86 400 customers can now hold up to three different 'Save' accounts that can earn the maximum interest rate of 2.25% p.a., which is made up of a 0.40% p.a. base rate and a bonus rate of 1.85% p.a.
With the 1.85% p.a. bonus rate restricted to balances up to $100,000 per account, the change means 86 400 customers could earn 2.25% p.a. on amounts up to $300,000 spread across the three accounts ($100,000 each).
This high balance limit compares favourably with the bonus rate balance restrictions of other high-interest savings accounts on the market:
- Xinja Stash Account: Maximum rate of 2.25% p.a. on balances up to $245,000
- Up Saver Account: Maximum rate of 2.25% p.a. on combined balances up to $50,000
- BOQ Fast Track Saver: Maximum rate of 2.15% p.a. on balances up to $250,000
- UBank USaver with Ultra: Maximum rate of 2.10% p.a. on balances up to $200,000
Rates and info correct at the time of writing.
The table below displays some of the highest-interest savings accounts on the market.
|No monthly fees|| |
Savings Maximiser (<$100k)
Savings Maximiser (<$100k)
Research from 86 400 shows Australians are missing out on around $240 each year in interest on savings balances with the big four, which have base rates as low as 0.05%.
Almost half of big four customers meanwhile are being charged an average of $87 in account keeping fees, overdrawn fees and dishonour fees.
This, alongside confusing introductory rates and conditions mean $3.2 billion in potential interest and $300 million in fees is lost each year.
86 400 CEO Robert Bell said Aussies are getting a raw deal from the Big Four.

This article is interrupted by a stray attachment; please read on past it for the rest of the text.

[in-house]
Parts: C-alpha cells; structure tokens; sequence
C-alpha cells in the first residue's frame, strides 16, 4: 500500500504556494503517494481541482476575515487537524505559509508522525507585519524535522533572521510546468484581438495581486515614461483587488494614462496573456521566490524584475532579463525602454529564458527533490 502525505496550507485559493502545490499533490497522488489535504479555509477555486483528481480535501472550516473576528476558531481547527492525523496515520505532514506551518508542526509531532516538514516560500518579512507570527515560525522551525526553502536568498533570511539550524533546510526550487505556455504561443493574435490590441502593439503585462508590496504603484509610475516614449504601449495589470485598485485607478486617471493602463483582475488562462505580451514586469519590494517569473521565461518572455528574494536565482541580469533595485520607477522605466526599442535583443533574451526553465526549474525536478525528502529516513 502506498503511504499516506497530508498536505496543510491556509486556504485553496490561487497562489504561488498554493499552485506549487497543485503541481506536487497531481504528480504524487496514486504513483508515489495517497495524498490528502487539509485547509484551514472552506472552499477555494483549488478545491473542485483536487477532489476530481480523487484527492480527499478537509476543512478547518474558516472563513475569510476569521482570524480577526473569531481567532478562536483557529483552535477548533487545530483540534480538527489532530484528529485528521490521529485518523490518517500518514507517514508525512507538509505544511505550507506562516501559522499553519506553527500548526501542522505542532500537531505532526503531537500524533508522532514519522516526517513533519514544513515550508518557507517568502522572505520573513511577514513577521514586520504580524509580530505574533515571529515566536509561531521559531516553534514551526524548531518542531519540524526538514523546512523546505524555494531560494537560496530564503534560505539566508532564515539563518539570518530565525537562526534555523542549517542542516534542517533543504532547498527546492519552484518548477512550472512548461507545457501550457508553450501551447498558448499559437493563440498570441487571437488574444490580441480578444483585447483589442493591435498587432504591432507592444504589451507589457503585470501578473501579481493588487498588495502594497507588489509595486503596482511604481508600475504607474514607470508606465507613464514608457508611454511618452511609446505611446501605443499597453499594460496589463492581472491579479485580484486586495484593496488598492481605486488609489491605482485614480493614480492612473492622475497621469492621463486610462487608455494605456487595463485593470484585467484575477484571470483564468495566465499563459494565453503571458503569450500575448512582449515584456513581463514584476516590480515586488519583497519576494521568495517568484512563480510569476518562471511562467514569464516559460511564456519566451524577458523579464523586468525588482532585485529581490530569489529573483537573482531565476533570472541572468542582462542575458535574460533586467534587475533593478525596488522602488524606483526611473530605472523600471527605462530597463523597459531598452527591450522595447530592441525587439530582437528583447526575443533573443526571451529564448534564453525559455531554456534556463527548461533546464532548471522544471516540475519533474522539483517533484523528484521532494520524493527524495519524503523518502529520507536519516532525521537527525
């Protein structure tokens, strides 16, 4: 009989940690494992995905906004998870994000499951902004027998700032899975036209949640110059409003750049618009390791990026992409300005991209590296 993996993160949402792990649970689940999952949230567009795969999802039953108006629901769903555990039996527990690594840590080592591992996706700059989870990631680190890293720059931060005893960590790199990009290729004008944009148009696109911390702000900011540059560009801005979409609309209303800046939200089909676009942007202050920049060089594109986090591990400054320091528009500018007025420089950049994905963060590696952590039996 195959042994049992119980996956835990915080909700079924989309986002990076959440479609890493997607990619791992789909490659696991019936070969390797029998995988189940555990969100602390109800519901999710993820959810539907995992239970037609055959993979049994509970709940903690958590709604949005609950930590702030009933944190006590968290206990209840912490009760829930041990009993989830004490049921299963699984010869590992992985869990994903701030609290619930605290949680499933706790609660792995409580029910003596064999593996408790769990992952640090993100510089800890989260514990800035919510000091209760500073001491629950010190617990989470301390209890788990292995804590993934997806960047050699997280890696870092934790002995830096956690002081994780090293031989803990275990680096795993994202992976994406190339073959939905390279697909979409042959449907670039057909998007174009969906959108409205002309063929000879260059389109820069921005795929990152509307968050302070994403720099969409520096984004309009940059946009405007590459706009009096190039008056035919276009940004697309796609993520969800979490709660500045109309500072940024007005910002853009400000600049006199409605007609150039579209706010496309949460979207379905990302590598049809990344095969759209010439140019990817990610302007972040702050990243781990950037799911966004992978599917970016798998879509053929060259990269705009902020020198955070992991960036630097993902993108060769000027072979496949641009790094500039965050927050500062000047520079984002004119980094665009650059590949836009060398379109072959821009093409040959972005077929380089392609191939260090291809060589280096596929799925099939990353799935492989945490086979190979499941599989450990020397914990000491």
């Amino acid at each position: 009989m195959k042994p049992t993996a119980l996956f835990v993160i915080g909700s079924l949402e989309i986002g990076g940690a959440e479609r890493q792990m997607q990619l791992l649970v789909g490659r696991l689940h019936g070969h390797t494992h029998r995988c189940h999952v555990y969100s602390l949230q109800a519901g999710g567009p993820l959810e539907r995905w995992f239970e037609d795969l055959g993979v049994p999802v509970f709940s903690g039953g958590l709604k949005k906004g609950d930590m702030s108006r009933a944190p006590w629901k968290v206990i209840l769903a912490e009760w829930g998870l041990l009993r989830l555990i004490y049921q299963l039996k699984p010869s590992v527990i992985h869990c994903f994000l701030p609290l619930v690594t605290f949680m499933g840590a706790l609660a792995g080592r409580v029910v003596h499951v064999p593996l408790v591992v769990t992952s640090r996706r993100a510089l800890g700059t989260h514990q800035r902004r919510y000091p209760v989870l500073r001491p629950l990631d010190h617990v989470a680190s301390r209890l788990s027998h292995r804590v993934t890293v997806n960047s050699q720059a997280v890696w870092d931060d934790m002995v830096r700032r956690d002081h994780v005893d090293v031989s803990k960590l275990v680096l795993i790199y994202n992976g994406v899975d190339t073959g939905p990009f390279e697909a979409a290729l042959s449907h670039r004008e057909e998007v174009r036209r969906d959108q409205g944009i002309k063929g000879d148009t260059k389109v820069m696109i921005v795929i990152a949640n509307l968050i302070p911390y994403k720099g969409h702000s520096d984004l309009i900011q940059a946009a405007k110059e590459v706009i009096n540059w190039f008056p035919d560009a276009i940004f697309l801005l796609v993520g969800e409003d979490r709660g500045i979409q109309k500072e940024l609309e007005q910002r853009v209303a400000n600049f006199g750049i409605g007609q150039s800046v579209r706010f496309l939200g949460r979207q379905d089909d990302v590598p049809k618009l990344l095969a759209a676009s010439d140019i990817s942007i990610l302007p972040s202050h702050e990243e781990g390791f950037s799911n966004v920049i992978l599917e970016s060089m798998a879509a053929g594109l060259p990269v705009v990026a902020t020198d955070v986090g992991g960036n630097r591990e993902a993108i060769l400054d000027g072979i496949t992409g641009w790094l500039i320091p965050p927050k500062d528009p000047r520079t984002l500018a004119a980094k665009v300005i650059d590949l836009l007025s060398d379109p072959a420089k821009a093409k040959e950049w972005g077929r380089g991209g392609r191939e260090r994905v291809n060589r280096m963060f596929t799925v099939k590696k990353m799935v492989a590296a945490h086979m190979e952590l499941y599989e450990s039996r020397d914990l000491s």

"Rather than acting in the interest of customers, the Big Four continue to slug their customers with as many fees as possible and pay them low interest on their savings," Mr Bell said.
86 400's research also revealed that 90% of savings balances with the neobank are earning the bonus rate - achieved by depositing $1,000 per month in either account.
“We’ve always said that competition in this space is great news for Australia," Mr Bell said.
"Our new savings product gives Australians the opportunity to get more from their money with market-leading interest rates, and flexibility on how they arrange their savings.
"Plus we’ll actively help them to earn the bonus interest rate each month. This goes well beyond what the Big Four are doing.”
"Barefoot" method made easier
Allowing savers to create up to three different savings accounts means 86 400 customers can categorise their savings, a method that's often referred to as the "Barefoot" or "Bucket" strategy.
Popularised by the Barefoot Investor Scott Pape's book in 2017, the bucket method involves setting up multiple different sub-accounts for different purposes, labelled:
- Blow (for expenses and splurge money)
- Grow (for long-term wealth)
- Mojo (for safety money)
- Fire-extinguisher (for emergencies)
A key flaw in this method however is that some bank accounts - such as ING's 'Savings Maximiser' made popular by Mr Pape - restrict the bonus interest rate to a maximum of one account held in the customer's name.
This means balances in the other accounts could be earning as little as 0.05% p.a., or even lower at 0.01% p.a.
Up bank also allows customers to earn up to 2.25% p.a. across multiple savings accounts, although the bonus rate is restricted to combined balances up to $50,000.
As Up founder Dominic Pym told Savings.com.au last year, it doesn’t make sense for their bank to limit incentives to a single savings account.
“Up advocates that the total value of your savings should be eligible for bonus interest, and this should not be limited to just one account," he said.